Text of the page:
Disability:IN’s Mentorship Exchange program connects high potential students and graduates with private sector corporate mentors. NextGen Leaders are college students and recent graduates with disabilities who have demonstrated talent and leadership in the STEM, finance and business fields. NextGen Leaders are matched with a corporate executive mentor. Through their partnership with Disability:IN, employers can grow their talent pipelines by sourcing candidates directly for internship, part-time, and full-time opportunities.
The Ventures Scholars Program brings together undergraduate and graduate schools, professional schools, professional associations, and employers to offer outreach, information and opportunities to high achieving underrepresented and first-generation college-going students.
Inroads is a multicultural nonprofit specializing in leadership development and career opportunities for unserved youth. Inroads helps Fortune 500 companies grow pipelines of future executives by identifying high potential high school and college students, and providing them internships and mentoring experiences. An impressive 74% of Inroads interns received offers from the company they interned with; 81% of them accepted positions. Corporate partners of Inroads consistently report better retention rates of employees that entered the company as Inroads interns.
Posse Foundation is an American nonprofit organization that identifies, recruits, and trains student leaders from high schools to form multicultural teams called “Posses” of 10 Posse Scholars. These teams are then prepared, through an intensive eight-month Pre-Collegiate Training Program, for enrollment at top-tier universities nationwide to pursue their academics, help promote cross-cultural communication and become leaders on college campuses. Each Posse Scholar is awarded a full-tuition scholarship.
Door of Clubs connects diverse students with career opportunities with top companies. The organization has 3,000 clubs representing more than 50,000 students from 350 schools on its platform. Hundreds of companies—from startups to Fortune 100 companies—use the subscription service to connect with diverse student clubs and their members. Employers are able to pinpoint their student search opportunities and share opportunities—jobs, events, webinars, hackathons, etc.—directly with student club members. Corporate partners also help Door of Clubs build a pool of funding they are able to allocate to student clubs, with $250,000 (and growing) in sponsorships provided to clubs thus far.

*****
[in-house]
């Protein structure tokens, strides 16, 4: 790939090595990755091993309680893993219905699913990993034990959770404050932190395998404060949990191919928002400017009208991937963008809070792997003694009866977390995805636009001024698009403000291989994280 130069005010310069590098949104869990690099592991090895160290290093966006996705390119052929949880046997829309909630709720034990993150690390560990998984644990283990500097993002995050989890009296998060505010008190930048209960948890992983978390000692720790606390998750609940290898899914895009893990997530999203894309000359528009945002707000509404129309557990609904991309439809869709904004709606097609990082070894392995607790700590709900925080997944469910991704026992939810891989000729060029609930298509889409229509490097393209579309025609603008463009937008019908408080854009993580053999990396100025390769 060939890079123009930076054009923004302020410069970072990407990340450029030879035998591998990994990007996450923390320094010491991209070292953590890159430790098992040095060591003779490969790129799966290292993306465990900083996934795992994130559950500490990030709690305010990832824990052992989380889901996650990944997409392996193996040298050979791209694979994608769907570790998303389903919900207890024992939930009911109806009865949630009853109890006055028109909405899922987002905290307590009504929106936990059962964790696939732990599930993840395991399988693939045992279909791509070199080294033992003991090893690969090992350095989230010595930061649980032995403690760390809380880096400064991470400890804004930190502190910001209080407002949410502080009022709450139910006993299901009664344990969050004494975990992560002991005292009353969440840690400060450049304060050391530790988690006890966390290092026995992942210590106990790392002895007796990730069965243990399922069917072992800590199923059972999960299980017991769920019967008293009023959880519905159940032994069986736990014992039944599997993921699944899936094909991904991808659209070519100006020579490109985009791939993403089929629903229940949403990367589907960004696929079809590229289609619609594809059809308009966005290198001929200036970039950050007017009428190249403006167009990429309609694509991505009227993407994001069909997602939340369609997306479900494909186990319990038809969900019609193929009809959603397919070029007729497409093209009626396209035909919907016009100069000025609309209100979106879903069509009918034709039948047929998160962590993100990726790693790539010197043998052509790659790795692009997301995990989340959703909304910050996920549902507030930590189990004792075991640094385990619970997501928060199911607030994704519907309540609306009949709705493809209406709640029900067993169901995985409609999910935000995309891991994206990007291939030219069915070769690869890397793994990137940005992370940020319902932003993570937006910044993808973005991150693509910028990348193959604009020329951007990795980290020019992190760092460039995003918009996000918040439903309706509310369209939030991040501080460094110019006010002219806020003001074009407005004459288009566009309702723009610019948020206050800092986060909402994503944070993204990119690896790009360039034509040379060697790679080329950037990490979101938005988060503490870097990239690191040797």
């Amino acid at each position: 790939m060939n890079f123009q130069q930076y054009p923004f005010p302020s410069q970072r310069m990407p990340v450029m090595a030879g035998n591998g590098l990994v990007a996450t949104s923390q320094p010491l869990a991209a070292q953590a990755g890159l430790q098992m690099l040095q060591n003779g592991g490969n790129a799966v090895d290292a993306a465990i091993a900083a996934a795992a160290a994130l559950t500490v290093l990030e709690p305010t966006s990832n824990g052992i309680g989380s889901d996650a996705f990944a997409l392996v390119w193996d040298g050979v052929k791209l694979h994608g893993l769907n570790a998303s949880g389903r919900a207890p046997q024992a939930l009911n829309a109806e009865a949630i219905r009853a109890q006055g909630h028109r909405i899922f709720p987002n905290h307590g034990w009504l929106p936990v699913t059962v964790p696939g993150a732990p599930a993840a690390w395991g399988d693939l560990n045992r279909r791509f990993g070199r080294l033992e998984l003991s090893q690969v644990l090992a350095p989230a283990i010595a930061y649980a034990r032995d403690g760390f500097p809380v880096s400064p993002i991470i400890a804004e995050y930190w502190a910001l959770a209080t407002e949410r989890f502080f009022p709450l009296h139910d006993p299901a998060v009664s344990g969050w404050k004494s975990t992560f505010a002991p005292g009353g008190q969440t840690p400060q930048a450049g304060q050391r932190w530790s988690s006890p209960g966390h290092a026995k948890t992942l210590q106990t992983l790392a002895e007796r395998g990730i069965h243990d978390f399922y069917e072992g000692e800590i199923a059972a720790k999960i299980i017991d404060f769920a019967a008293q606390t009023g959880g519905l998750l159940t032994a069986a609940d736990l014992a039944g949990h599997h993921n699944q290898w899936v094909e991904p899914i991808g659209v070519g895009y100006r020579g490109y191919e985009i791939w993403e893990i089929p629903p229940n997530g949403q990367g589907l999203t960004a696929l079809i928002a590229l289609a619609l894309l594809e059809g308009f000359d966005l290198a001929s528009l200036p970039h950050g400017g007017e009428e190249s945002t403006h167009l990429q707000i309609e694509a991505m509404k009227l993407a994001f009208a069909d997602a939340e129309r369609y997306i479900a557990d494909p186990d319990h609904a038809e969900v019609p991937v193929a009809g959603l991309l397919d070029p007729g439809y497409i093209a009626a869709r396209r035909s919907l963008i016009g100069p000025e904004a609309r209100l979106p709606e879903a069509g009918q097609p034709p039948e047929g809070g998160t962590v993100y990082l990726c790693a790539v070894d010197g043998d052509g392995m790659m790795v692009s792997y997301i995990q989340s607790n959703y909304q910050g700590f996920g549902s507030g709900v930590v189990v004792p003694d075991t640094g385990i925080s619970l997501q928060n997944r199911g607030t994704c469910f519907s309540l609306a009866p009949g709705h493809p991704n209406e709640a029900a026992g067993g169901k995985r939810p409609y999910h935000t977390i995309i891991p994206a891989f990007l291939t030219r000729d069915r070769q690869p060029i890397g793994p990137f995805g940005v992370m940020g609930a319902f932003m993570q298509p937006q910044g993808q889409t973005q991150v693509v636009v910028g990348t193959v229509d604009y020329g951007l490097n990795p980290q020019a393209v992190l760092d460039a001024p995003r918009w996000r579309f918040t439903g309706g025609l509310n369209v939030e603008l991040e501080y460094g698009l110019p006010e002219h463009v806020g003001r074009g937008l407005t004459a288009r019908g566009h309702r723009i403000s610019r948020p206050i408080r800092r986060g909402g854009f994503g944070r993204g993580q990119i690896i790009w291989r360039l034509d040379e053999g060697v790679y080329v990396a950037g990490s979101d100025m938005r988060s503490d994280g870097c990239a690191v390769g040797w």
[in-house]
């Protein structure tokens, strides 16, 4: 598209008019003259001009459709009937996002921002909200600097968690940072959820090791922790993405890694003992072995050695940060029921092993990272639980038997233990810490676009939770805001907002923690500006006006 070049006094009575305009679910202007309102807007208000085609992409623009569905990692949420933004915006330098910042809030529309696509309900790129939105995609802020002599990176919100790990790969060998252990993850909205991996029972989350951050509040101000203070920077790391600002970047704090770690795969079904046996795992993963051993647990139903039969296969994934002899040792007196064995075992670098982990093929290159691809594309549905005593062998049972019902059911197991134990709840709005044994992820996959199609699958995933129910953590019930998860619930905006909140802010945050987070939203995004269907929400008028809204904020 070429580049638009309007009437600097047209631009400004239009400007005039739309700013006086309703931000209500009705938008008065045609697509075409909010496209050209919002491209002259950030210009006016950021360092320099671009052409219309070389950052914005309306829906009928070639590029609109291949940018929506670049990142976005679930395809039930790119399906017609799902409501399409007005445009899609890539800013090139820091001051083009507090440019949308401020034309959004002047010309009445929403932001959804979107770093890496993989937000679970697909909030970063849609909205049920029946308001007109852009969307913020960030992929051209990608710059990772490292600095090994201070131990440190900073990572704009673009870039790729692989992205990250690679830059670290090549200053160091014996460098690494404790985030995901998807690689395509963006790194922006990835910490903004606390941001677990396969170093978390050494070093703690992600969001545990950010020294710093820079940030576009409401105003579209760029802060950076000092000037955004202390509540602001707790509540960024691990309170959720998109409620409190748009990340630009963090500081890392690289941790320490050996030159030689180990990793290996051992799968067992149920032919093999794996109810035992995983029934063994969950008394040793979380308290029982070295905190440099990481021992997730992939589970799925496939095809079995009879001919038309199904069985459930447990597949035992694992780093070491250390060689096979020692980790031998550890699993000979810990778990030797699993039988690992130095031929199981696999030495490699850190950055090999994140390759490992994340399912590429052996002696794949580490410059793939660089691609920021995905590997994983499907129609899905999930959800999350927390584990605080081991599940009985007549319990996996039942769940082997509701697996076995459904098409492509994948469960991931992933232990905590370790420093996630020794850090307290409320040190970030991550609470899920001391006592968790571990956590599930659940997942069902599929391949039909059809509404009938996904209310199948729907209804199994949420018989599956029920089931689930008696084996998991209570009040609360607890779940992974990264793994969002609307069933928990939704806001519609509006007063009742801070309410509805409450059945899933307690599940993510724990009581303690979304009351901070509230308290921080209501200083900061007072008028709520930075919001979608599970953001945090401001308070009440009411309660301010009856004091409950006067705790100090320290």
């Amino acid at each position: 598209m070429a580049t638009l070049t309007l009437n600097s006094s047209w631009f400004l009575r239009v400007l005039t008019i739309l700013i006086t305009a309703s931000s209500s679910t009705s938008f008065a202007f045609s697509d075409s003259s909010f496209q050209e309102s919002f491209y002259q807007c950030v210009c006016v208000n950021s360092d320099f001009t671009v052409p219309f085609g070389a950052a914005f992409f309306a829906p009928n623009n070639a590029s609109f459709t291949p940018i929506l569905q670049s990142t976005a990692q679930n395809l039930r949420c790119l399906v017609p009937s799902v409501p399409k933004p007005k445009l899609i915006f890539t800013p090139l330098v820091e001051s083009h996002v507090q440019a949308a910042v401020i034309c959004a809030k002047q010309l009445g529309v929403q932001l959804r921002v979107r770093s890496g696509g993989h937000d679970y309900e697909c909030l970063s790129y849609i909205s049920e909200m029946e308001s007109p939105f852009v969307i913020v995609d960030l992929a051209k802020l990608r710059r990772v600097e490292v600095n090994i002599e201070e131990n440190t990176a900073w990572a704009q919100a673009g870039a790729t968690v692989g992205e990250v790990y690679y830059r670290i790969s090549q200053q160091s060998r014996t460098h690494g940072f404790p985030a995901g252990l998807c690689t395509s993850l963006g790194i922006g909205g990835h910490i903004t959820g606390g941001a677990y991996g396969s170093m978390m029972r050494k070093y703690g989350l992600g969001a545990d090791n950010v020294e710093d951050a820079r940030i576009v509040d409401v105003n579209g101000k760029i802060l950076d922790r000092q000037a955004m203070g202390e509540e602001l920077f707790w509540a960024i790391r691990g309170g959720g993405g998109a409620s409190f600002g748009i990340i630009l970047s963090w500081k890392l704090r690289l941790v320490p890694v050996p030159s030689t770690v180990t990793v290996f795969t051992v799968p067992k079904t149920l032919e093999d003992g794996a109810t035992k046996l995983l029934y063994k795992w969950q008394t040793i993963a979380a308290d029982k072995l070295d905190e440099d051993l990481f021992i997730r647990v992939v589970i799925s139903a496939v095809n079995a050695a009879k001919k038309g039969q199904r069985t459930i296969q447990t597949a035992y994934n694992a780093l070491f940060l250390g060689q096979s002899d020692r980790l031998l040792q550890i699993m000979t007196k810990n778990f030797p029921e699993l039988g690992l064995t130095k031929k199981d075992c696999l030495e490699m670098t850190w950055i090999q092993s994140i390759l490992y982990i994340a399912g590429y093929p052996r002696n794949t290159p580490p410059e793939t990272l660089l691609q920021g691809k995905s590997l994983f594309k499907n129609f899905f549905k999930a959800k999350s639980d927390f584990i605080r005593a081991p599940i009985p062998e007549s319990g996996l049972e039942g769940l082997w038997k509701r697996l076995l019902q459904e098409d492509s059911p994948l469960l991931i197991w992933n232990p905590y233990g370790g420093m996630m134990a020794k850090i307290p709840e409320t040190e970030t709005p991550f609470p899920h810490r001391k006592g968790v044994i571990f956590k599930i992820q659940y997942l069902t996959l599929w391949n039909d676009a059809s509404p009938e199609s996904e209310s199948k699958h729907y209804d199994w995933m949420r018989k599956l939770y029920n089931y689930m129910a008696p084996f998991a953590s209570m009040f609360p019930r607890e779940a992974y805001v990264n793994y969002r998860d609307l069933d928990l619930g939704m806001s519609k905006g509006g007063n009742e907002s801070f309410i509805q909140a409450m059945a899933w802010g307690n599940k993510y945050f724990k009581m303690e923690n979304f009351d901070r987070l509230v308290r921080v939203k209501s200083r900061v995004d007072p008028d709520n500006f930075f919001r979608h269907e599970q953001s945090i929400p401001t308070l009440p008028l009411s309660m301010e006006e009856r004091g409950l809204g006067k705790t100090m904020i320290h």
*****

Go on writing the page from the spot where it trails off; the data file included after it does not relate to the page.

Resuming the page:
The College Diversity Network is a premiere way for diverse job seekers from great schools to find opportunities at employers who value diversity. Jobs are promoted to students of participating schools and employers use the network to build a more diverse, professional workforce from the ground up.
College students interact each day with peers in similar majors and organizations; capitalize on student networks to connect to a wider talent pool, and communicate brand message to this group.
At the conclusion of each internship, ask interns to share names of friends who may be interested in a role with the organization. Add these students to your talent community, even if they are only freshmen, and nurture them until they are ready to explore opportunities with your company.
Cultivate students throughout the year. While spring and fall are peak recruiting times, stay top-of-mind with college students year round by communicating company information through email campaigns, social media, and hosting events.
Incorporate these initiatives in your employer branding strategy to cultivate a pool of talent that is already engaged with your brand and excited about a potential career with your organization.
Students are on computers and mobile phones, and the career site is often the first place they visit to research potential employers. Using your job board software, create a page focused on entry-level careers that offers a view inside your organization, and keep it up-to-date with information on company culture,
growth opportunities and recent photos.
If job descriptions are recycled year after year, revisit positions with a fresh set of eyes to clearly emphasize the responsibilities and benefits of every role and the diversity of the employees who hold them.